Vietnamese pork rolls are a thing of legend in Australia.
Known as banh mi, these rolls were traditionally available in pan-Asian areas like Chinatown, Ashfield, and Liverpool. The “trendier” foodie areas of Sydney have dug their claws into the craze, with banh mi sightings in Newtown and Marrickville.
Banh mi means “bread” in Vietnamese, but in Australia, the term colloquially refers to pork rolls, or any other bread rolls with generous fillings sold by Vietnamese bakers.
Aside from being fresh and delicious, the other attractive point to these rolls is their price.
In Sydney, where you can expect to pay $10+ for a good sandwich (I know, North Americans, it’s an outrage!) banh mi could cost you as little as a few dollars. When I worked in Ashfield, the Vietnamese baker on Liverpool Street sold fresh-baked pork roll baguettes, overflowing with lettuce and carrot and chilli for $2.50.
On moving to Toronto, I found that the banh mi craze had also swept Canada. I could count at least 6 or 7 banh mi stores downtown. When Banh Mi Boys did a refurb of their place in the Fashion District, I figured there would be little to no options for vegans or vegetarians.
Not so! Tofu aplenty on the menu! Could it be, possibly, maybe, that North Nomad and I could enjoy a meal out together at the same place, without either of us having to compromise and go hungry?
We planned our banh mi excursion for a day when the never-ending Winter of 2013/2014 gave us a reprieve. We met in the sunshine on the corner of Spadina and Queen, ready for our banh mi adventure.
Banh Mi Boys is Asian fusion cuisine. It’s plugged as a Vietnamese roll casual dining spot, but there’s definite pan-Asian and North American influences to the menu.
Being Vietnamese inspired, the prime offerings are the crispy baguettes common to Vietnamese and French cooking. There’s a diverse range available: grilled pork, grilled chicken, lemongrass tofu, braised beef cheek, five spice pork belly, meatball, pulled pork, kalbi beef, squid, and duck confit. I suggest the Kalbi Beef to North Nomad, but he chooses the safe option – grilled chicken.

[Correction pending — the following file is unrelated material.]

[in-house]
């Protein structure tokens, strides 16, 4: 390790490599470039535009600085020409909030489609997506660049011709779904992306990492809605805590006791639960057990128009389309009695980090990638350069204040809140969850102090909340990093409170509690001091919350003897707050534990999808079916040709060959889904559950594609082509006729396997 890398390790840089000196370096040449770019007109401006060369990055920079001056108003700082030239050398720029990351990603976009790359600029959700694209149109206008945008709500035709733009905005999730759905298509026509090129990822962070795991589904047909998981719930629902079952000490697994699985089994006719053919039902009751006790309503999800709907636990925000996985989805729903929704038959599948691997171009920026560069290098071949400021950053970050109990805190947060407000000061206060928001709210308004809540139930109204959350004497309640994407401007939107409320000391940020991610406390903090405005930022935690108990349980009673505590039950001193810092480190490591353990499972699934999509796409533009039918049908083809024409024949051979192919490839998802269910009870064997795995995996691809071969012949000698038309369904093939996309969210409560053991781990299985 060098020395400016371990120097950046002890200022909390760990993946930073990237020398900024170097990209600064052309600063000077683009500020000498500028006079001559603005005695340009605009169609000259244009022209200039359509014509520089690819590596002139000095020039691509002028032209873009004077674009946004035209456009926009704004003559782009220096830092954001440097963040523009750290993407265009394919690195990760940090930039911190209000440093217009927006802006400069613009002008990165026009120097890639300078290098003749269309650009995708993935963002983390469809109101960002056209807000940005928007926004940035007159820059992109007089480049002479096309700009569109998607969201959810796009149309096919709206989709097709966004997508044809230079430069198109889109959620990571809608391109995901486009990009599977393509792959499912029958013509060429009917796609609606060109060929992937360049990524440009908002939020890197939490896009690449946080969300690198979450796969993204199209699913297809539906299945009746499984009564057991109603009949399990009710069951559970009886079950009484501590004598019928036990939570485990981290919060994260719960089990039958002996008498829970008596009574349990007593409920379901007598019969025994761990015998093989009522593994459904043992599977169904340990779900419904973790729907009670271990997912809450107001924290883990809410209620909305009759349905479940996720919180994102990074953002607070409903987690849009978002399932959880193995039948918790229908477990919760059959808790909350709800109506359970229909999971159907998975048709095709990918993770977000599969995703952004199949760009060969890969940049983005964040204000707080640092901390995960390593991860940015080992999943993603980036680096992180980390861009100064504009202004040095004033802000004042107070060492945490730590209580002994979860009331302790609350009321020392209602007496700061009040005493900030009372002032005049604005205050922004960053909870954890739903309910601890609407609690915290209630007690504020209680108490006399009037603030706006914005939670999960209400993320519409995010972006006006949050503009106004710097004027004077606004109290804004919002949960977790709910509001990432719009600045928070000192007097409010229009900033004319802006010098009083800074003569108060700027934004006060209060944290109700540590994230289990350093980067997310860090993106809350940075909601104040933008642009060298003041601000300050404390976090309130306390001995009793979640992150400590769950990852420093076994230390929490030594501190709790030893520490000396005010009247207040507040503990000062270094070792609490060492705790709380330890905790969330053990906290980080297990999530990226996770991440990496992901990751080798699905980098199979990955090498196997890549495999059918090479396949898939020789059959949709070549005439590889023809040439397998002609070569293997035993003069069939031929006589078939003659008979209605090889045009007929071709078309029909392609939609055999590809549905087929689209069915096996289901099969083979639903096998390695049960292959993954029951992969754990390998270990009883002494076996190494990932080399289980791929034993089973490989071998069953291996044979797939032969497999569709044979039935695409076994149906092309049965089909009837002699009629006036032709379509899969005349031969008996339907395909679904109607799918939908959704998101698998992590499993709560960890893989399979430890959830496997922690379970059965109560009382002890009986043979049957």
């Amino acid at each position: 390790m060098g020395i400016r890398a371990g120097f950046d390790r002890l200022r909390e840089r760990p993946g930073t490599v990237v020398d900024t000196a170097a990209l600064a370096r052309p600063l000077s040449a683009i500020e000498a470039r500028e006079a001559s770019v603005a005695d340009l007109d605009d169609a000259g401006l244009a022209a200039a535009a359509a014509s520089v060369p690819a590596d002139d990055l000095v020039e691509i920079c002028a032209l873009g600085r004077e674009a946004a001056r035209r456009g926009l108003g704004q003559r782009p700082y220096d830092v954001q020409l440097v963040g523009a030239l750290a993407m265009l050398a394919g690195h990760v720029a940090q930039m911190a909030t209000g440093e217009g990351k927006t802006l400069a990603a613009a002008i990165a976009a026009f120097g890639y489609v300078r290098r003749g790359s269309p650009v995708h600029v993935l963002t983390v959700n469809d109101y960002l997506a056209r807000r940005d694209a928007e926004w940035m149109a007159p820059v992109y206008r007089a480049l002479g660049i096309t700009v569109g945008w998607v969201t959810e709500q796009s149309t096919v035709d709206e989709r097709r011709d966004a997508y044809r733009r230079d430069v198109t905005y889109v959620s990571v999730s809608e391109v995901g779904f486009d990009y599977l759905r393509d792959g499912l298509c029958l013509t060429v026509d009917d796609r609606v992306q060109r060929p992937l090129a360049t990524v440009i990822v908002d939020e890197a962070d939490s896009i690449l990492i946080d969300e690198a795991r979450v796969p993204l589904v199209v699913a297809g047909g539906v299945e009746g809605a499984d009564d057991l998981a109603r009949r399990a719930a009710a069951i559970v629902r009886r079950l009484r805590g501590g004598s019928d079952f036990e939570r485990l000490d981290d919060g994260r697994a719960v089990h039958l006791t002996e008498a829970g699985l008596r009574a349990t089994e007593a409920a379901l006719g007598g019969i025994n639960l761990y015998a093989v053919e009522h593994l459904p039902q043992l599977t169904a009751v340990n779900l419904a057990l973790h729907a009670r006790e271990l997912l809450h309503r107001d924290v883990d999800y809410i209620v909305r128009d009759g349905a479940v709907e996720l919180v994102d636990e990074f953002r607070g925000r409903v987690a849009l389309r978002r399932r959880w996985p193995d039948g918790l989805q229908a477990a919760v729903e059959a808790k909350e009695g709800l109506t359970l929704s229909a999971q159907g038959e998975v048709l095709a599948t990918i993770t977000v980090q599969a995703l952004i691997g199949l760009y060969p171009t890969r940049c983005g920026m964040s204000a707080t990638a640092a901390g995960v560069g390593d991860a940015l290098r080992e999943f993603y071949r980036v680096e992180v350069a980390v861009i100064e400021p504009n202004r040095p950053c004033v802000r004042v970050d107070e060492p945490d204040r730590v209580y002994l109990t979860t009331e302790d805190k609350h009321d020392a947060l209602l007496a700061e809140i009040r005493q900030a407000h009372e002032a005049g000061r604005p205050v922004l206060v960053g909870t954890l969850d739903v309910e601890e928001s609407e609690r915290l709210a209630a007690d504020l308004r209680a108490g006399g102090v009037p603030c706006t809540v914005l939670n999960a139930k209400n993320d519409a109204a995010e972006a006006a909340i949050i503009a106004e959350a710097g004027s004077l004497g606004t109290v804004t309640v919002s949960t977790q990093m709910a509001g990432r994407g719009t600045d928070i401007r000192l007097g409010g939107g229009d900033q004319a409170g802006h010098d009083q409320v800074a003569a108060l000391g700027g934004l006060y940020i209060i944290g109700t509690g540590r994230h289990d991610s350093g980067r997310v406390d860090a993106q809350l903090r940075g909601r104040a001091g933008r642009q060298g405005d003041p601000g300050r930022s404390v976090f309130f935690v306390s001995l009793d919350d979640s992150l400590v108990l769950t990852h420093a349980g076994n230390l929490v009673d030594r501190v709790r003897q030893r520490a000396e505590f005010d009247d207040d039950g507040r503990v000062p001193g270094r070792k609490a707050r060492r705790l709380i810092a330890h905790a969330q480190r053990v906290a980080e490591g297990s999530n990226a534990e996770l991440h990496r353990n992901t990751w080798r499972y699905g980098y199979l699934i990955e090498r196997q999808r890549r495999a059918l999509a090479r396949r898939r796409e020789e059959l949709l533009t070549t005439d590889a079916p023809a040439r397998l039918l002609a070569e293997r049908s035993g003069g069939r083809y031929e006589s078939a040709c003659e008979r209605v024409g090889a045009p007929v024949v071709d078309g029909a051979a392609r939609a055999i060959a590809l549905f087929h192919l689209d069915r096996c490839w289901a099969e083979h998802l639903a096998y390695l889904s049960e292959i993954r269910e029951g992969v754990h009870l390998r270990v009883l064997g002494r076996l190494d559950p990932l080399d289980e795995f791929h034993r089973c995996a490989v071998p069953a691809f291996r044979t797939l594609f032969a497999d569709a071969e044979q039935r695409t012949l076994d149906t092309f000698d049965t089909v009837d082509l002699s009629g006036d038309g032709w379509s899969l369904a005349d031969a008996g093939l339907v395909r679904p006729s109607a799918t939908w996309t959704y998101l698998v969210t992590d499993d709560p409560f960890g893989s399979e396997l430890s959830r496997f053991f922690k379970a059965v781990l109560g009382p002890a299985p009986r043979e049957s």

I adore lemongrass, and aromatic tofu and crunchy bread is tempting. But I have my eye on the steamed baos (a modern take on Chinese and Malaysian steamed buns). I choose the panko tofu, without the mayonnaise or kimchi. For the meat-eaters in the audience, the steamed baos also come in the pork belly, the beef cheek, the pulled pork, or with fried chicken.
And if I had a second stomach, I would have also bought a tofu taco. But I needed to save space for the unique looking sides.
The sides sound traditionally North American, with some crazy pan-Asian twists. I wanted some kimchi (Korean fermented cabbage) fries, but the girl at the counter advised it was made with animal stock. Instead, I ordered the tofu fries.
The steamed bao was Ah-MAZING. I wish I’d ordered ten. The softness of the bun against the crispiness of the panko with the soft silken tofu inside is just divine. I could eat these for lunch every day.
The hot sauce and tofu do make the fries a little soggy, but I enjoyed the texture of the tofu and the flavour of the scallions and hot sauce on the fries. Overall, it’s a nice and unique combination.
I’m eager to hear whether North Nomad enjoys his meal – will this be one of the few successful occasions where we’ve found a place we can enjoy?
He tells me his grilled chicken banh mi is very good. The baguette is packed with carrot, scallions, carrots and topped at the counter with hot sauce. North Nomad only pulls out a few errant cucumbers (he’s not a fan of them).
I’m impressed with their variety, and their vegetarian options. The modifications to make them vegan are really easy.
All in all, a successful meal out for both the Nomads!
Cost: Grilled chicken banh mi $5.99, panko tofu steamed bao $3.49, and tofu fries $5.99.
Location: 392 Queen St West, Toronto, Ontario, Canada.
Getting There: Catch the streetcar to the corner of Queen & Spadina. Or you can catch the subway to University and walk up to Spadina.
You can connect with South Nomad, Jessica, over at Google+.